If gut bacteria can sway their hosts to be selfless, it could answer a riddle that goes back to Darwin. Evolutionary theorists have puzzled over such altruistic behaviors, particularly among unrelated creatures, because selfishness often seems like a better survival strategy in the context of natural selection. A new theory suggests that parasites might tip the odds in favor of host altruism for their own gain.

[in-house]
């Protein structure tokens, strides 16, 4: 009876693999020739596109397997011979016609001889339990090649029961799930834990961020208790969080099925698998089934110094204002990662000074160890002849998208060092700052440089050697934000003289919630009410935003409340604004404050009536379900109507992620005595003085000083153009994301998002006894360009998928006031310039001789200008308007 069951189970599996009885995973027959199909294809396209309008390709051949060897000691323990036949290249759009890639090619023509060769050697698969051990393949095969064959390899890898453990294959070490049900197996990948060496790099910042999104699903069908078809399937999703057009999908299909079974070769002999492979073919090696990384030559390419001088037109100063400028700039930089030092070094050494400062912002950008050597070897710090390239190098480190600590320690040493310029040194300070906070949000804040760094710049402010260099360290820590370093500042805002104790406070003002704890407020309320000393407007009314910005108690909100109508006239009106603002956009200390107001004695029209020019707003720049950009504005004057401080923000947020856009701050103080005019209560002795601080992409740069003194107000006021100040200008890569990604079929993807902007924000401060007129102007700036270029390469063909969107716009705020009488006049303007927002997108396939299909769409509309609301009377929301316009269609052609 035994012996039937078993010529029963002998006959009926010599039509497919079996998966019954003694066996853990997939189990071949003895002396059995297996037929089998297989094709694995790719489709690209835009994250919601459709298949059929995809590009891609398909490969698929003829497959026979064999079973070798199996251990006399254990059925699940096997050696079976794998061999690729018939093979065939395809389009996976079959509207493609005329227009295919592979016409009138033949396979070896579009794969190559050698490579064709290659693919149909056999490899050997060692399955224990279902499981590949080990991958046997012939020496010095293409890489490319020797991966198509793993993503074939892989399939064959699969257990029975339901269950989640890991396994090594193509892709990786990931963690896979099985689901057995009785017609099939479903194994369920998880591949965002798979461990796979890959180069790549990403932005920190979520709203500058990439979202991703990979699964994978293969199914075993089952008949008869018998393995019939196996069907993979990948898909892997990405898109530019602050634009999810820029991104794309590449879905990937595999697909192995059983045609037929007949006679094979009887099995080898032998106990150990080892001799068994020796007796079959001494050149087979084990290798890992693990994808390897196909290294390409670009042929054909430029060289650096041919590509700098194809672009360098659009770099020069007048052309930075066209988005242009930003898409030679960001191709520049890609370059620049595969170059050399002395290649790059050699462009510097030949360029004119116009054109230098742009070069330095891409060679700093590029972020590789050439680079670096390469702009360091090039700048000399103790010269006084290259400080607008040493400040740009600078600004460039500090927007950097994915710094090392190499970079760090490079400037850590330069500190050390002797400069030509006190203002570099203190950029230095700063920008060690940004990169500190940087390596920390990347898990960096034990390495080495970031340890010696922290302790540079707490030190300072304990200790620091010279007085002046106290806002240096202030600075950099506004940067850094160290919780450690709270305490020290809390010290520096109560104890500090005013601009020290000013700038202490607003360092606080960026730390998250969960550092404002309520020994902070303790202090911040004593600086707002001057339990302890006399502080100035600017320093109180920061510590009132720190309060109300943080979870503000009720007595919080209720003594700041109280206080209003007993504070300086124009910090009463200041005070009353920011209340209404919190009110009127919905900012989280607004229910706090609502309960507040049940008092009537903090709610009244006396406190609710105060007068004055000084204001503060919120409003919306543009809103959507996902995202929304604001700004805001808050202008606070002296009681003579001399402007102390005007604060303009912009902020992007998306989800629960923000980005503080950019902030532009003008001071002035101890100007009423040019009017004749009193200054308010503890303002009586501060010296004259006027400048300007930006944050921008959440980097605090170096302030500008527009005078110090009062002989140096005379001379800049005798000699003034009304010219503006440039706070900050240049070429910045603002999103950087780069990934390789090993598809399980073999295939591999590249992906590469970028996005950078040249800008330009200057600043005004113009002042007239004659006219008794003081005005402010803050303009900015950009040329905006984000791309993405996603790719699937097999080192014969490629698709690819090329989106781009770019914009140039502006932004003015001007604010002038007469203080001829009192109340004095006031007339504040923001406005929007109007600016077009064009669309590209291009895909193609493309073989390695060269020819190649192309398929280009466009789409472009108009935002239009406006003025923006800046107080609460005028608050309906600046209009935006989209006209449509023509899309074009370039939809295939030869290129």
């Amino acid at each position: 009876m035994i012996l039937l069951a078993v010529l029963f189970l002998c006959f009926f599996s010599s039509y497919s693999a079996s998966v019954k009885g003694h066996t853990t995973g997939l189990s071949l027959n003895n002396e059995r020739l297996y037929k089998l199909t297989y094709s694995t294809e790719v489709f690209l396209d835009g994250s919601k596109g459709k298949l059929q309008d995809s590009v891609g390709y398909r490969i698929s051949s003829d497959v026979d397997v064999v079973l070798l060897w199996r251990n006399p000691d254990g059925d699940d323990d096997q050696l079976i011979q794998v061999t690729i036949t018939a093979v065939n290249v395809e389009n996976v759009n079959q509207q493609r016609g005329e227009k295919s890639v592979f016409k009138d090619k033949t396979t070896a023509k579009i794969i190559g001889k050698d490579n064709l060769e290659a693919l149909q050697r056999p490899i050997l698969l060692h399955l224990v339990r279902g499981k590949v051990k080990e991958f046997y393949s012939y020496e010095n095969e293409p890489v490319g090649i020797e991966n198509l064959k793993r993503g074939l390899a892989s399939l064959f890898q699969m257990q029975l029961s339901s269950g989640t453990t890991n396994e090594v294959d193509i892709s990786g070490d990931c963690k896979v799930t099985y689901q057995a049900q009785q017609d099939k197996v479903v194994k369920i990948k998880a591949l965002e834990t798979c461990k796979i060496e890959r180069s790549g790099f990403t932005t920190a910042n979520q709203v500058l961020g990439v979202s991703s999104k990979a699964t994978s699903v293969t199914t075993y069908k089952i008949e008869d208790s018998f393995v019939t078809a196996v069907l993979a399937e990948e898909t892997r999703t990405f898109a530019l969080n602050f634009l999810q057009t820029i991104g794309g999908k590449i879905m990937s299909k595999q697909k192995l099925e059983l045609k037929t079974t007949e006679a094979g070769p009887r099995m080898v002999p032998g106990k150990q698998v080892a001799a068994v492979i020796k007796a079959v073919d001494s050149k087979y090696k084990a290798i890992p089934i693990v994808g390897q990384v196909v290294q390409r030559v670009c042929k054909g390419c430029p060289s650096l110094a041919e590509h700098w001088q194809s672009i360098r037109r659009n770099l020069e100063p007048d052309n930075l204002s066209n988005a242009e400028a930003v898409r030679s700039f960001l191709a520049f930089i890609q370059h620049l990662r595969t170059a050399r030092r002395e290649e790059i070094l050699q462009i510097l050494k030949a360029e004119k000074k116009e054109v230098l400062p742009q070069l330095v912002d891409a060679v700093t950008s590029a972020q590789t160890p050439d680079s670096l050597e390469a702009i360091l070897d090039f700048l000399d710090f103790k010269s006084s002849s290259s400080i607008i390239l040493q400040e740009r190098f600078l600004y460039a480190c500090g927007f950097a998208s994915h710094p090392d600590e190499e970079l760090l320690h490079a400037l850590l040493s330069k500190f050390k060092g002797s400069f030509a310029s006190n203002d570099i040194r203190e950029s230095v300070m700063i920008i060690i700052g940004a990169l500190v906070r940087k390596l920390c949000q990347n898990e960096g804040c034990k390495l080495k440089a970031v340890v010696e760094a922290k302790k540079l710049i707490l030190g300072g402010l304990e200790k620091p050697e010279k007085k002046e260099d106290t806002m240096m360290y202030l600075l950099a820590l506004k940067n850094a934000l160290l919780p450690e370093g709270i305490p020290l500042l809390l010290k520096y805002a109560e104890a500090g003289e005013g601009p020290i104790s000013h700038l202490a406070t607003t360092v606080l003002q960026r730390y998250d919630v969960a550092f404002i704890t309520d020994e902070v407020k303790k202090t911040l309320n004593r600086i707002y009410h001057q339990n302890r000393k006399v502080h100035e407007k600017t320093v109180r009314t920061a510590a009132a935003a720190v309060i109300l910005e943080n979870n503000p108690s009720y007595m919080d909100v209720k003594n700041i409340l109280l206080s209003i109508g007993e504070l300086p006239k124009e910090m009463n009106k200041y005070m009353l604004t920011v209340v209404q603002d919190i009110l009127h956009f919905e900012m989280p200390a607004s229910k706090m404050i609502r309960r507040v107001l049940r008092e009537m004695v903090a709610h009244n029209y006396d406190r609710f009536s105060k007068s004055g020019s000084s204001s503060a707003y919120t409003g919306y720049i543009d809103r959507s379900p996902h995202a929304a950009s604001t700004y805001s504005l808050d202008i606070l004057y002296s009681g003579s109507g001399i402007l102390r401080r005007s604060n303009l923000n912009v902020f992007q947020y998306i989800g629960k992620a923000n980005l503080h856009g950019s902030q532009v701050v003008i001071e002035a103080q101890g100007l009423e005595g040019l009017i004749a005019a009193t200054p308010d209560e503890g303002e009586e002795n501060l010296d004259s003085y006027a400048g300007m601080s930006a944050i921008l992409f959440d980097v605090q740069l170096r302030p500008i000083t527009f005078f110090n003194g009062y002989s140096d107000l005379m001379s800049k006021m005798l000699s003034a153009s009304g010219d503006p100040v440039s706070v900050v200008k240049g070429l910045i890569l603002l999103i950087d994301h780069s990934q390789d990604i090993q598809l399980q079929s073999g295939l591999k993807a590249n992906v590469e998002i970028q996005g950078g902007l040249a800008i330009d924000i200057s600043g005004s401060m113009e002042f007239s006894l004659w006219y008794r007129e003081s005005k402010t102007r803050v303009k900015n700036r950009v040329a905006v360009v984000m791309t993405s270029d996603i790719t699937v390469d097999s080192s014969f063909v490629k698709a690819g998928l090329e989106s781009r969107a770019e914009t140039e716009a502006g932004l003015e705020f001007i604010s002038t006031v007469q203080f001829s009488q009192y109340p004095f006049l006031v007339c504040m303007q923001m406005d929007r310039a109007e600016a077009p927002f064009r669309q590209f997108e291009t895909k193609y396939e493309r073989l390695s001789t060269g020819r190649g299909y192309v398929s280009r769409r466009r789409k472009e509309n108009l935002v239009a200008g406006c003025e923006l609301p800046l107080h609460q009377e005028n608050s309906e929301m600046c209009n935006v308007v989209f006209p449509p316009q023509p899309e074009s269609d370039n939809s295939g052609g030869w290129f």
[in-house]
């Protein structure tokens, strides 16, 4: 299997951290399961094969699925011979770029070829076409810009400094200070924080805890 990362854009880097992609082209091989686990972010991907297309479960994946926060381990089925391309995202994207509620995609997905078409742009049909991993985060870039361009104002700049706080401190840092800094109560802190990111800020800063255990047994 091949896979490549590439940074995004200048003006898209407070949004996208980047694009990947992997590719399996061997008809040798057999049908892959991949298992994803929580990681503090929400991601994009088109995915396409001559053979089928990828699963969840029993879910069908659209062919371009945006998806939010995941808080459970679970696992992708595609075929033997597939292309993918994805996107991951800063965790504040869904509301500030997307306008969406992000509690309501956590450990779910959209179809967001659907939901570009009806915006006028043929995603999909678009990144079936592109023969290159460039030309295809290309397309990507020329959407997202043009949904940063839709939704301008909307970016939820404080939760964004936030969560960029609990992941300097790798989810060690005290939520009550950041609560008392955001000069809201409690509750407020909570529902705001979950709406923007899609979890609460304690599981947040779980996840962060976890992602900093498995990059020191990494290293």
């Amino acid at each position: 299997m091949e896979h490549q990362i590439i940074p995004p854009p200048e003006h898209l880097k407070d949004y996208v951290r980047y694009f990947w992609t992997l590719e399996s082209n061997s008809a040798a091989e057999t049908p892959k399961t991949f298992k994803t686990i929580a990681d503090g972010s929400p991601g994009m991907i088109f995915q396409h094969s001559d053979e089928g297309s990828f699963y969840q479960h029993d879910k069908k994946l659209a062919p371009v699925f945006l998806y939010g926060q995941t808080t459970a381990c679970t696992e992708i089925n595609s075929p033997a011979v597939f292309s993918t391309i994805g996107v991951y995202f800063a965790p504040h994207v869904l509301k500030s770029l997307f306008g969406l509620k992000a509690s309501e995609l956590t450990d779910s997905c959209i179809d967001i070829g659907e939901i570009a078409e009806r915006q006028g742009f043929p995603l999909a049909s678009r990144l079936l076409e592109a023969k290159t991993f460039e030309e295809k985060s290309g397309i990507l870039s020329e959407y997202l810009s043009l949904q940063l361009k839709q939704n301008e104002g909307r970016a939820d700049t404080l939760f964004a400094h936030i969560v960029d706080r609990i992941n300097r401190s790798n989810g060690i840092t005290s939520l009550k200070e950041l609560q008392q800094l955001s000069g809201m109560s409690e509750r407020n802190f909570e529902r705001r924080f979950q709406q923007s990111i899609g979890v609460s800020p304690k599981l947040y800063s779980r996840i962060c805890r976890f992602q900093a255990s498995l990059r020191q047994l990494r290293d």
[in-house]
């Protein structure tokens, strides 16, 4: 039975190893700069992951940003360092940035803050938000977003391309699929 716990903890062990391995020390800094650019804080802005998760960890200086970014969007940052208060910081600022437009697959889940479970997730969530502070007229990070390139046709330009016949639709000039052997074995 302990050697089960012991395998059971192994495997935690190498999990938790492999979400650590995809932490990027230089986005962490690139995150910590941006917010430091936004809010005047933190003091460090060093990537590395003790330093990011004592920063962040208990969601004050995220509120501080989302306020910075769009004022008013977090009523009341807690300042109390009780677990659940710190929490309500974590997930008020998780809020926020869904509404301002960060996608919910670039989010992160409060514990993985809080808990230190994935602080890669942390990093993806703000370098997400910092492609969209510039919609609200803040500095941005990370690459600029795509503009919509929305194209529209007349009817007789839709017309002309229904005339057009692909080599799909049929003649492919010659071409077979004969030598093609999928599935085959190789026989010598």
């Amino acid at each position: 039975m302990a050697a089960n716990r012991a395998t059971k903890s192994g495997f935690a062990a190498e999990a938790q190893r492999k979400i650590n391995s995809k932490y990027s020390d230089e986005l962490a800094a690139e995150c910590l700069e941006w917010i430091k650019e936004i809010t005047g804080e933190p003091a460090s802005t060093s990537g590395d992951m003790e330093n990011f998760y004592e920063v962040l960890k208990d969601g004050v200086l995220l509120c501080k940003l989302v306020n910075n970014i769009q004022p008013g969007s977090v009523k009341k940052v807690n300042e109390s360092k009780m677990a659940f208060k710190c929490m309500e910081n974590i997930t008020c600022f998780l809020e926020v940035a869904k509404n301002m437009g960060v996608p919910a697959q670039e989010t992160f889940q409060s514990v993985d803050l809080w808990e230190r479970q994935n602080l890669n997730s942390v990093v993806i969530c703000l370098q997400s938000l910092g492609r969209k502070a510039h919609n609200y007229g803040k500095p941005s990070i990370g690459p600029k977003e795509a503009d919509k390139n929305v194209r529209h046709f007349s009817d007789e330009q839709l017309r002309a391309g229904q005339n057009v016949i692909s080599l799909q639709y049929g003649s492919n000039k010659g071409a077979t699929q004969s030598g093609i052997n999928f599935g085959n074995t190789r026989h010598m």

Parasites are among nature’s most skillful manipulators — and one of their specialties is making hosts perform reckless acts of irrational self-harm. There’s Toxoplasma gondii, which drives mice to seek out cats eager to eat them, and the liver fluke Dicrocoelium dendriticum, which motivates ants to climb blades of grass, exposing them to cows and sheep hungry for a snack. There’s Spinochordodes tellinii, the hairworm that compels crickets to drown themselves so the worm can access the water it needs to breed. The hosts’ self-sacrifice gains them nothing but serves the parasites’ hidden agenda, enabling them to complete their own life cycle.